4 Works

Data from: Infectious adaptation: potential host range of a defensive endosymbiont in Drosophila

Tamara S. Haselkorn, Sarah N. Cockburn, Phineas T. Hamilton, Steve. J Perlman & John Jaenike
Maternally transmitted symbionts persist over macroevolutionary time scales by undergoing occasional lateral transfer to new host species. To invade a new species, a symbiont must survive and reproduce in the new host, undergo maternal transmission, and confer a selective benefit sufficient to overcome losses due to imperfect maternal transmission. Drosophila neotestacea is naturally infected with a strain of Spiroplasma that restores fertility to nematode-parasitized females, which are otherwise sterilized by parasitism. We experimentally transferred Spiroplasma...

Data from: The genetic basis of behavioral isolation between Drosophila mauritiana and D. sechellia

Daniel R. McNabney
Understanding how species form is a fundamental question in evolutionary biology. Identifying the genetic bases of barriers that prevent gene flow between species provides insight into how speciation occurs. Here I analyze a poorly understood reproductive isolating barrier, prezygotic reproductive isolation. I perform a genetic analysis of prezygotic isolation between two closely related species of Drosophila, D. mauritiana and D. sechellia. I first confirm the existence of strong behavioral isolation between D. mauritiana females and...

Data from: Cis- and trans-acting genetic factors contribute to heterogeneity in the rate of crossing over between the Drosophila simulans clade species

M. Victoria Cattani, Sarah B. Kingan & Daven C. Presgraves
In the genus Drosophila, variation in recombination rates has been found within and between species. Genetic variation for both cis- and trans-acting factors has been shown to affect recombination rates within species, but little is known about the genetic factors that affect differences between species. Here we estimate rates of crossing over for seven segments that tile across the euchromatic length of the X chromosome in the genetic backgrounds of three closely related Drosophila species....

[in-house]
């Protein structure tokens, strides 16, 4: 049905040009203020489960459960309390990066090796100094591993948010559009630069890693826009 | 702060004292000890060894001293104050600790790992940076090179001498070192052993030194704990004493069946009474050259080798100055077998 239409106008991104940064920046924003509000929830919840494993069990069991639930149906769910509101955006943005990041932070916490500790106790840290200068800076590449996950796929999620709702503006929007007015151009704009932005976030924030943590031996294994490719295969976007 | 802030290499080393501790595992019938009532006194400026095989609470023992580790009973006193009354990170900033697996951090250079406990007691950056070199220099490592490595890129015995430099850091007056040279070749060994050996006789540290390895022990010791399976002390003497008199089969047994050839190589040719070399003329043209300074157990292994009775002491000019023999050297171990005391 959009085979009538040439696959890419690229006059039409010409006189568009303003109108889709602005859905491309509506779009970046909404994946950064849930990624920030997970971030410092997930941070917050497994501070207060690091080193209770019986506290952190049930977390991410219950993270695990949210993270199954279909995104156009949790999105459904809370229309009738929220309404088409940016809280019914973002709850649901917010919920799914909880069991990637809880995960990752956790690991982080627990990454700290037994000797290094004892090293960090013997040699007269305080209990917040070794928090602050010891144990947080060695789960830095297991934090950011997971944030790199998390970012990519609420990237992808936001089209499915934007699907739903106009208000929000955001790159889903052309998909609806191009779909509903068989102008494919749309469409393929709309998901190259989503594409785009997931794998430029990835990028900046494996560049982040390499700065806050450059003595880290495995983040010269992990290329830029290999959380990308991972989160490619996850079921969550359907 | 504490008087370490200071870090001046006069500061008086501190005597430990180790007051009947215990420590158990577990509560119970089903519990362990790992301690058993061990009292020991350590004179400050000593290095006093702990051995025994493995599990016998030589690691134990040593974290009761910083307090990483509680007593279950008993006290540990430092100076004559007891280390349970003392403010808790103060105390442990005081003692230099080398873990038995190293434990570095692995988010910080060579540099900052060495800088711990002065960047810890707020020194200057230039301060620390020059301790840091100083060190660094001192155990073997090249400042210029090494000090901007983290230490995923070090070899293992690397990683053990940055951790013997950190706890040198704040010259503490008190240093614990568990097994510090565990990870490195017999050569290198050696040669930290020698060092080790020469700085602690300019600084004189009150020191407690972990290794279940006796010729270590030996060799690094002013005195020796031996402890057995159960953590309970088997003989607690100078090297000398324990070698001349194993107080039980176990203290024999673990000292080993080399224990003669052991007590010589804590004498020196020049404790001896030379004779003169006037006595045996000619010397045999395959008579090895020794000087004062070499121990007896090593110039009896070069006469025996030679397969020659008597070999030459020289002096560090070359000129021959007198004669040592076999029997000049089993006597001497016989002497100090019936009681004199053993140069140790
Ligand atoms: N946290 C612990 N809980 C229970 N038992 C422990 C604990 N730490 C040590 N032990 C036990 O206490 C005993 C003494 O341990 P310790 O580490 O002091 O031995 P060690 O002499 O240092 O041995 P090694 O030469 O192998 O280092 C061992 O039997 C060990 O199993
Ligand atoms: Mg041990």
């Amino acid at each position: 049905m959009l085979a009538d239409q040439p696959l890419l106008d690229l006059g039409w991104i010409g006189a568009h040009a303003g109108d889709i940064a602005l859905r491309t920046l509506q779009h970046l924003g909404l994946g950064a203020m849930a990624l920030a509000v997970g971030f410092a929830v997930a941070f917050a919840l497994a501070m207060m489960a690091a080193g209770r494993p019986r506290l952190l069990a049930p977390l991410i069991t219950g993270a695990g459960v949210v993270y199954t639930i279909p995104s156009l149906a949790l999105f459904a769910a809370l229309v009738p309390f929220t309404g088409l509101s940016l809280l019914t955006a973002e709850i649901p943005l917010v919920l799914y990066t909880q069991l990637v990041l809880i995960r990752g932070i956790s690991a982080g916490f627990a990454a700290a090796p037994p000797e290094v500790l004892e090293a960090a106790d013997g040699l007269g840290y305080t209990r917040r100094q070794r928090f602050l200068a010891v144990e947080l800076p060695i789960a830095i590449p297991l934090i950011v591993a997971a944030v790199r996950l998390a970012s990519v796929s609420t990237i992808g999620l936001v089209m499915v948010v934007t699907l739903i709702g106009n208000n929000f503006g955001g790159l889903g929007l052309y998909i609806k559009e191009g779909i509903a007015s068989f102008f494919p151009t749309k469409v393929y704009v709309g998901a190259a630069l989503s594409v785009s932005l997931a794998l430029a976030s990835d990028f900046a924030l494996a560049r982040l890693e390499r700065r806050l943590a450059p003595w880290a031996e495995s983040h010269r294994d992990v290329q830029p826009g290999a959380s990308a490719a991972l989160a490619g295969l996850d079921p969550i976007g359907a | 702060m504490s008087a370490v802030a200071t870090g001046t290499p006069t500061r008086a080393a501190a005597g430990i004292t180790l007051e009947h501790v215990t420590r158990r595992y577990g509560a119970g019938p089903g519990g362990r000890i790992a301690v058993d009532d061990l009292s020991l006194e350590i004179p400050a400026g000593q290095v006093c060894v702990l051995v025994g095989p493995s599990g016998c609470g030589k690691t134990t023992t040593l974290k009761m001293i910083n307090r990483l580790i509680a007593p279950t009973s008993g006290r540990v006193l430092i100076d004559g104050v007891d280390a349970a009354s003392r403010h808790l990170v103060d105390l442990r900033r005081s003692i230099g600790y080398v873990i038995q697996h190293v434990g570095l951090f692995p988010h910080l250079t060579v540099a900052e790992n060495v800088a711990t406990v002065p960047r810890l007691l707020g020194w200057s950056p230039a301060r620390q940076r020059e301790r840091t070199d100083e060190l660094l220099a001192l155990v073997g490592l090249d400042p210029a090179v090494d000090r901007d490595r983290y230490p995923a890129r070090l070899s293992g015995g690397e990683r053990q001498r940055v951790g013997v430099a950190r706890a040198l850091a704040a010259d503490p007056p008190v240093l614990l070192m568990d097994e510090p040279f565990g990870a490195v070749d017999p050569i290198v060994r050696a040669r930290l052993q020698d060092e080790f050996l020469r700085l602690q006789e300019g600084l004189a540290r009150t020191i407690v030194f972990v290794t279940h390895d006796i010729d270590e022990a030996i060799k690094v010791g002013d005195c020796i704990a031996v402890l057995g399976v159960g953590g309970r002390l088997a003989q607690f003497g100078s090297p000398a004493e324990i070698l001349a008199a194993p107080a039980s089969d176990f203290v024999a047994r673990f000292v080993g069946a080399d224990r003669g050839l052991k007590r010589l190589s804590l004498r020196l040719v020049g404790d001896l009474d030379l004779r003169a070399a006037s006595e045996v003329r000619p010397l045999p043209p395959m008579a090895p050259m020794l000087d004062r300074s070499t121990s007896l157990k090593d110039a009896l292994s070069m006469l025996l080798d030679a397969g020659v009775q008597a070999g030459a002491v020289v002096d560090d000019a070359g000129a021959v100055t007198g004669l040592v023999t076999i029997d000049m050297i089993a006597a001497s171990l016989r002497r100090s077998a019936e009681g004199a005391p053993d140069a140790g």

Data from: Loss of reproductive parasitism following transfer of male-killing Wolbachia to Drosophila melanogaster and Drosophila simulans

Kostas Bourtzis, Zoe Veneti, Sofia Zabalou, George Papafotiou, Charalampos Paraskevopoulos, Savvas Pattas, Ioannis Livadaras, George Markakis, Jeremy Herren & John Jaenike
Wolbachia manipulates insect host biology through a variety of means that result in elevated fitness of infected females, enhancing its own transmission. A Wolbachia strain (wInn) naturally infecting D. innubila induces male-killing, while native strains of D. melanogaster and D. simulans usually induce cytoplasmic incompatibility (CI). In this study, we transferred wInn to D. melanogaster and D. simulans by embryonic microinjection, expecting conservation of the male-killing phenotype to the novel hosts, which are more suitable...

Registration Year

  • 2012

Resource Types

  • Dataset


  • University of Rochester
  • Alexander Fleming Biomedical Sciences Research Center
  • University of Ioannina
  • Technological Educational Institute of Crete
  • University of Victoria
  • Foundation for Research and Technology Hellas